Sandip Sen, Edmund H. Durfee, Wade Schuette

Computer networks that support human organizations provide an infrastructure for improving group performance through an array of collaboration tools, such as electronic mail systems and shared file systems. While such tools help people share, access, and manipulate more information, they can also impair human performance through overuse or abuse from the propagation of unnecessary information. Techniques from artificial intelligence (AI) can introduce ``intelligent agents'' into organizational computing systems, where these agents use knowledge about the interests and priorities of people to perform routine organizational tasks such as automatically screening, directing, revising, and responding to information.

Meeting scheduling is a good candidate for automation because it is often tedious, iterative, and time-consuming for people. Even when everyone involved in a meeting has available times to meet, the process of searching for a commonly available time in the presence of communication delays (either through electronic mail or in contacting by phone), and in the presence of other meetings being scheduled concurrently, can be frustrating and lead to suboptimal solutions. Past efforts in developing automated meeting schedulers have met with limited success, although they are available in a number of office software systems. The limitations often stem from the inability of a scheduler to represent the preferences a particular user has in how his or her calendar should be managed, and from the inability of the scheduler to adapt its scheduling strategies to the evolving multi-agent situation.

Our work is directed toward developing intelligent agents that can support human collaboration, and we have paid particular attention to the meeting scheduling application where agents negotiate over scheduling options on behalf of their associated humans. Under routine circumstances, these agents should converge on acceptable meetings unaided, while in more complex situations (requiring cancellations or complicated tradeoffs) the agents should aid their associated human users to schedule meetings better and faster. Having evolved out of a tradition of work in Distributed AI (DAI), our approach views meeting scheduling as a distributed task where a separate calendar management process is associated with each person in order to increase reliability and exploit inherent parallelism. Moreover, giving each person his or her own process enhances privacy and permits personal tailoring of preference parameters for scheduling meetings. But because the information about available times is distributed among processes that wish to minimize how much information they reveal, arriving at meeting times involves selective, distributed search. Our research is concerned with how to implement and control that search.

For example, when we view the interactions among schedulers as consisting of rounds of proposed meeting times until a mutually acceptable proposal is found, then the characteristics of a calendar, and the time needed to schedule meetings (number of rounds), will depend on the strategy adopted in generating proposals. Consider two simple strategies. One, called earliest, starts with the soonest available time to meet and works forward in time until a meeting is arranged. The other, called hierarchical, allows schedulers to converge on times by focussing down from abstract levels, such as first finding a week that generally seems lightly scheduled for all participants, then finding a good day in that week, and then finding a good hour in that day. Clearly, these two strategies will result in very different looking calendars: earliest will bunch meetings up early on, while hierarchical will tend to spread them out evenly. As a result, hierarchical will build calendars that are more accomodating to fitting in meetings that must be held on short notice, but will be less likely to be able to fit in extended meetings.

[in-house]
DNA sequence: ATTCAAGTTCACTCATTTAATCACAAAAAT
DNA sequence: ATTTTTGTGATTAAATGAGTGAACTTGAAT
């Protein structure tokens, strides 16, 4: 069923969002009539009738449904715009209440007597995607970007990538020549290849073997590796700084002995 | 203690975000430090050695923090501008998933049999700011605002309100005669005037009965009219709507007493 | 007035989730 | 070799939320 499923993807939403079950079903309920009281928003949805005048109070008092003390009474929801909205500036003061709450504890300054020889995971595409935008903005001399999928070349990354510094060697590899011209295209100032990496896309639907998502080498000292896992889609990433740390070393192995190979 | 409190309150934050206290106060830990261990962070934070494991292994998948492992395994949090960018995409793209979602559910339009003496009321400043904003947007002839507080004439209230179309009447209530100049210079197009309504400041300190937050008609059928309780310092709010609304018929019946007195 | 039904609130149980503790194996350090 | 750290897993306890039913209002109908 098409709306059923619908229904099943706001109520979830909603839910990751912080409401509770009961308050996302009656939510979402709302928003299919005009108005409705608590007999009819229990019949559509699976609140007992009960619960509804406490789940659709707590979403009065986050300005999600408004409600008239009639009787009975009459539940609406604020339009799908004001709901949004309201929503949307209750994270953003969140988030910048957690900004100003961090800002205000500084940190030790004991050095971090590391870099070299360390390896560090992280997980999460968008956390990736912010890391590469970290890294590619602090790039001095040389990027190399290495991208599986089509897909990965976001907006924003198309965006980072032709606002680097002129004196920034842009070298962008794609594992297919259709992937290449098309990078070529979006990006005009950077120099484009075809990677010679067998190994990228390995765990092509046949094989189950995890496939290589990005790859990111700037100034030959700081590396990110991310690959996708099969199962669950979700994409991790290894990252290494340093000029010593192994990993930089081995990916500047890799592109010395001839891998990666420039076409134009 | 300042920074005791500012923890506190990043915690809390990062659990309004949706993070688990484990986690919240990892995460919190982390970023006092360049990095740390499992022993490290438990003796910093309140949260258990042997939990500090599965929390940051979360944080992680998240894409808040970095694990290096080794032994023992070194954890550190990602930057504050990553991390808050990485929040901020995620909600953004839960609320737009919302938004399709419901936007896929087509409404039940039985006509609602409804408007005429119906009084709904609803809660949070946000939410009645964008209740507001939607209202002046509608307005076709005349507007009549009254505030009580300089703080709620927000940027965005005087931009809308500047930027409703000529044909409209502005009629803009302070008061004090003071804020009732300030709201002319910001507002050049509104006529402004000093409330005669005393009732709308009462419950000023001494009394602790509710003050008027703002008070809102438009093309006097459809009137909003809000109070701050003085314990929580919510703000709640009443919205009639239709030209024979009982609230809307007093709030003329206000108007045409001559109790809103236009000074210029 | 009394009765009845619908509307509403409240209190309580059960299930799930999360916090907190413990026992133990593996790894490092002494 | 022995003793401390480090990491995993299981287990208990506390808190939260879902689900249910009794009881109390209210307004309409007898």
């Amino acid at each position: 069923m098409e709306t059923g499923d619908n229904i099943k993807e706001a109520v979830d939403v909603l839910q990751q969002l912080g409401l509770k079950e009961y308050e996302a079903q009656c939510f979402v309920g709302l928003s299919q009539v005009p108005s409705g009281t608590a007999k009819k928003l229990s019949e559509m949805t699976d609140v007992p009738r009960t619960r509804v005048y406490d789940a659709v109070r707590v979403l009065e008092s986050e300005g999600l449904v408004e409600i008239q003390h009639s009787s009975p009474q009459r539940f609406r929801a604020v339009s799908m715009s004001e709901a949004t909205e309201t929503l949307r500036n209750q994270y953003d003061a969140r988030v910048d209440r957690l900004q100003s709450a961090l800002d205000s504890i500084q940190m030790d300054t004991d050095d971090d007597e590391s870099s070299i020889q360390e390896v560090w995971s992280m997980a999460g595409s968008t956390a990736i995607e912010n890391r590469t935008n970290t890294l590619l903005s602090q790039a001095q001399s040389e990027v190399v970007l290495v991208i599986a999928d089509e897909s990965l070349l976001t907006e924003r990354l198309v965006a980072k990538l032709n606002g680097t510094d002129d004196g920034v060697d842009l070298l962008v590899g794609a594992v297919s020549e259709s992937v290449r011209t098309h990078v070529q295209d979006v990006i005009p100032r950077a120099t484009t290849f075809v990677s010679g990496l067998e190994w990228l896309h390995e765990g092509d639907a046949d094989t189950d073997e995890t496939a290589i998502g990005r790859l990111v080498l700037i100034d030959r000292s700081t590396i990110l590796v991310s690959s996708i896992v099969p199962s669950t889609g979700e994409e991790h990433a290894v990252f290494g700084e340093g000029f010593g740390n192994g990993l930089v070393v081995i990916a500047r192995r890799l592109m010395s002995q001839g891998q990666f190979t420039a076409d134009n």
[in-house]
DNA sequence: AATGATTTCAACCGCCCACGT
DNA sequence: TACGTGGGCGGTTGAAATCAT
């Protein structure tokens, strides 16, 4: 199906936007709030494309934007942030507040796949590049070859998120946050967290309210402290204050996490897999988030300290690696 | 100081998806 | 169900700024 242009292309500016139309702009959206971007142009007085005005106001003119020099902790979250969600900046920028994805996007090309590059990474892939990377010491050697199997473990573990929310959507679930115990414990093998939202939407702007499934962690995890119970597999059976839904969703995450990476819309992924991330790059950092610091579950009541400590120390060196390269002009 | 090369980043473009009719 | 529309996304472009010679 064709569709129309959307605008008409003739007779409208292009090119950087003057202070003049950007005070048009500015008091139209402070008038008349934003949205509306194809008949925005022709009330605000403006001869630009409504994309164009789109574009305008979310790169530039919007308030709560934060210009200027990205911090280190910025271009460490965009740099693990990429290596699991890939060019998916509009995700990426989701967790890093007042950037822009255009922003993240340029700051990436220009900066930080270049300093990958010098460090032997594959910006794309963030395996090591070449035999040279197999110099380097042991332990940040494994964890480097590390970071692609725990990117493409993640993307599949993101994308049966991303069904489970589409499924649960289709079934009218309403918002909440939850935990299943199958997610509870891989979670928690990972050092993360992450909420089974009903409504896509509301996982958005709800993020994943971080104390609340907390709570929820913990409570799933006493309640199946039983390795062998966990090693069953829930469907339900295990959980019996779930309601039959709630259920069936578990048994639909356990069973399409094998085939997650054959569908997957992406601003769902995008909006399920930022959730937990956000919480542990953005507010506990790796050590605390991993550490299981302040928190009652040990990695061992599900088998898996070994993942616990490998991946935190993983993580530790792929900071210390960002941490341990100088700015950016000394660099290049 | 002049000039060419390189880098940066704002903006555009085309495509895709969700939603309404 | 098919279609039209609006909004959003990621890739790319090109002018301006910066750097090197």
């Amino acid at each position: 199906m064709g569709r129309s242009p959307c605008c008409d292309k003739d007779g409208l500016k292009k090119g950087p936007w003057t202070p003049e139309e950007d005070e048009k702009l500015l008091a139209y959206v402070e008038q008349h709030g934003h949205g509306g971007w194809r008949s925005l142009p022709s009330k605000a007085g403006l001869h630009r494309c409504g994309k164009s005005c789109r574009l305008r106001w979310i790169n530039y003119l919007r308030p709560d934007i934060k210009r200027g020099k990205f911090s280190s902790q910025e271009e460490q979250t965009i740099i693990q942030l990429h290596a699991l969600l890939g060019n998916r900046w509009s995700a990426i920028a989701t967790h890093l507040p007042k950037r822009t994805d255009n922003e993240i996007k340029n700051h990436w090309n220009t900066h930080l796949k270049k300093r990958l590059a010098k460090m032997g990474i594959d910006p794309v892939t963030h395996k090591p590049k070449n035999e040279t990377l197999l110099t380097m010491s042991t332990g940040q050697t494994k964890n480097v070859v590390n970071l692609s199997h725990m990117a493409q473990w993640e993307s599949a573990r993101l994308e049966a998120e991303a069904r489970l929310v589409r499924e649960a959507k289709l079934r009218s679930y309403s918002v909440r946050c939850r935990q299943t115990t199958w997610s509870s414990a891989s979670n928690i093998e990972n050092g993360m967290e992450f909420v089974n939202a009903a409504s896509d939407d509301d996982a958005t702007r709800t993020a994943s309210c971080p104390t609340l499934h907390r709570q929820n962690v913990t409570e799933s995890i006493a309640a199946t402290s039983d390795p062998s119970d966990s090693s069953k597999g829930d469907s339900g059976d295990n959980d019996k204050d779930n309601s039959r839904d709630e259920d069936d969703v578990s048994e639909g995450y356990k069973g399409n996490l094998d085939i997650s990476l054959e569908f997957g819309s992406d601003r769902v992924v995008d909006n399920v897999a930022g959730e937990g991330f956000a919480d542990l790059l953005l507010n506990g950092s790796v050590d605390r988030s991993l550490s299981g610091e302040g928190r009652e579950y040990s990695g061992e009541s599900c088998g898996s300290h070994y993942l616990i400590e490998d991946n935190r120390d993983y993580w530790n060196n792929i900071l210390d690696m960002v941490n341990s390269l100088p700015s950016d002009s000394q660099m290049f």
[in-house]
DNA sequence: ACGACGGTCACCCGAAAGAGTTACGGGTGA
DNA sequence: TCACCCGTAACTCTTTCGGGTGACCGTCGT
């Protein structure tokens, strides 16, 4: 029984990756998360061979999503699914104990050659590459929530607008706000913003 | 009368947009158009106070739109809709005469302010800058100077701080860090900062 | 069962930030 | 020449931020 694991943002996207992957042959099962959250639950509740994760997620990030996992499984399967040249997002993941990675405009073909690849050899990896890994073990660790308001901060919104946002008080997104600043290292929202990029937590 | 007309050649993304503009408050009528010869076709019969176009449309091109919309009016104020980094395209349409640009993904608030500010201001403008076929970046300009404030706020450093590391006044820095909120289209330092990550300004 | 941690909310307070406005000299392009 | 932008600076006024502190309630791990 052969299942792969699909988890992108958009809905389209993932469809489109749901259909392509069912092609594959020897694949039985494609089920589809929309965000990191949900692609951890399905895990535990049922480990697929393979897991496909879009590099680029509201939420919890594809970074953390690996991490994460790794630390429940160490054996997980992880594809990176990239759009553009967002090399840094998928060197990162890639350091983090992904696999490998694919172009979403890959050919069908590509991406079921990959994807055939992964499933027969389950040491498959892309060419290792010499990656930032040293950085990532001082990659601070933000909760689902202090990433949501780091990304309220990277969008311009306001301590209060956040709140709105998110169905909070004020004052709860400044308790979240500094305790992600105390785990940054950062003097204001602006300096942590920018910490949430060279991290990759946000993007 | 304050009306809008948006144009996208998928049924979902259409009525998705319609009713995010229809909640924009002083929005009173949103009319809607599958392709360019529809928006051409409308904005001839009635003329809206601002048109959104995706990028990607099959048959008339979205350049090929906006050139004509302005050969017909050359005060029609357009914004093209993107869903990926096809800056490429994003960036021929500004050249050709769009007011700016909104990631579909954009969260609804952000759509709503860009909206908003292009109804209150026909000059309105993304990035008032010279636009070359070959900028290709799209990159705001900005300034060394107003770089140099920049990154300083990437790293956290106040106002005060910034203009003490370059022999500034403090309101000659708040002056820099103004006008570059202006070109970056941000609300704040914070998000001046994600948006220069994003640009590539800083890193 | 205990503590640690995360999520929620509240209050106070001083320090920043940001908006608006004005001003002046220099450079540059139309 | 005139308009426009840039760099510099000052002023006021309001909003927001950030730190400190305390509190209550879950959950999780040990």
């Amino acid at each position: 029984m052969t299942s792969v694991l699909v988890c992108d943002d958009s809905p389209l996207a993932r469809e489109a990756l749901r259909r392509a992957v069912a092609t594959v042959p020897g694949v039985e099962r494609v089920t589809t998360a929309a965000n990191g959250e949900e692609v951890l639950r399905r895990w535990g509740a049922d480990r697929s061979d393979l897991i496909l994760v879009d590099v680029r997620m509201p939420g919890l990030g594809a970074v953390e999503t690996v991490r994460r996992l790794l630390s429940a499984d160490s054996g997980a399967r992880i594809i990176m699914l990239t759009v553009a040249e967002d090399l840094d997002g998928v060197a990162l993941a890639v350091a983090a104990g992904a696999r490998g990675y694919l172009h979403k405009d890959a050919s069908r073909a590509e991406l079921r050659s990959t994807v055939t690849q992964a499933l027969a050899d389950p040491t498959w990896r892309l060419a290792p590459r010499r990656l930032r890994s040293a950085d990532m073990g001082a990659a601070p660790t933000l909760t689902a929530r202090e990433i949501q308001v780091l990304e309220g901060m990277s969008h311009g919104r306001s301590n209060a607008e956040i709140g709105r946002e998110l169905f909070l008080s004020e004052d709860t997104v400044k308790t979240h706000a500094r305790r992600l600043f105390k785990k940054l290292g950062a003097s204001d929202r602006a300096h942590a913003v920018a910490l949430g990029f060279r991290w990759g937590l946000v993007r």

More interestingly, by developing analytical models of the scheduling processes and resulting calendars, we can make predictions about how many rounds each strategy will need, on average, as the calendar begins to fill up. These predictions show that, in some circumstances, a scheduler with a calendar built using one strategy should in fact switch over to the other strategy at some point to be more efficient. Because our analyses provide quantitative predictions, moreover, we can go beyond intuitions and instead provide clear criteria for how a scheduling agent should adapt to changing circumstances.

Thus, in this project, we have been investigating how people can delegate certain decisionmaking responsibilities to processes within the information infrastructure, thereby improving both personal and interpersonal productivity. Our ongoing work in this area involves exploring other facilities in intelligent information infrastructures, including change monitoring in distributed software systems, reason/rationale maintenance in scientific enterprises, and intelligent electronic notebooks. These facilities will enhance the abilities of systems analysts to anticipate how modifications to a service will impact various users (and other services). Moreover, in scientific enterprises that span large geographic areas, or that persist over long periods of time, a major concern is that the rationale for choices be maintained so that inappropriate decisions are avoided as circumstances change. By building infrastructures that actively support the storage, retrieval, and delivery of information to appropriate decisionmakers, we can help enhance continuity of endeavors through persistent processes, despite turnovers in personnel.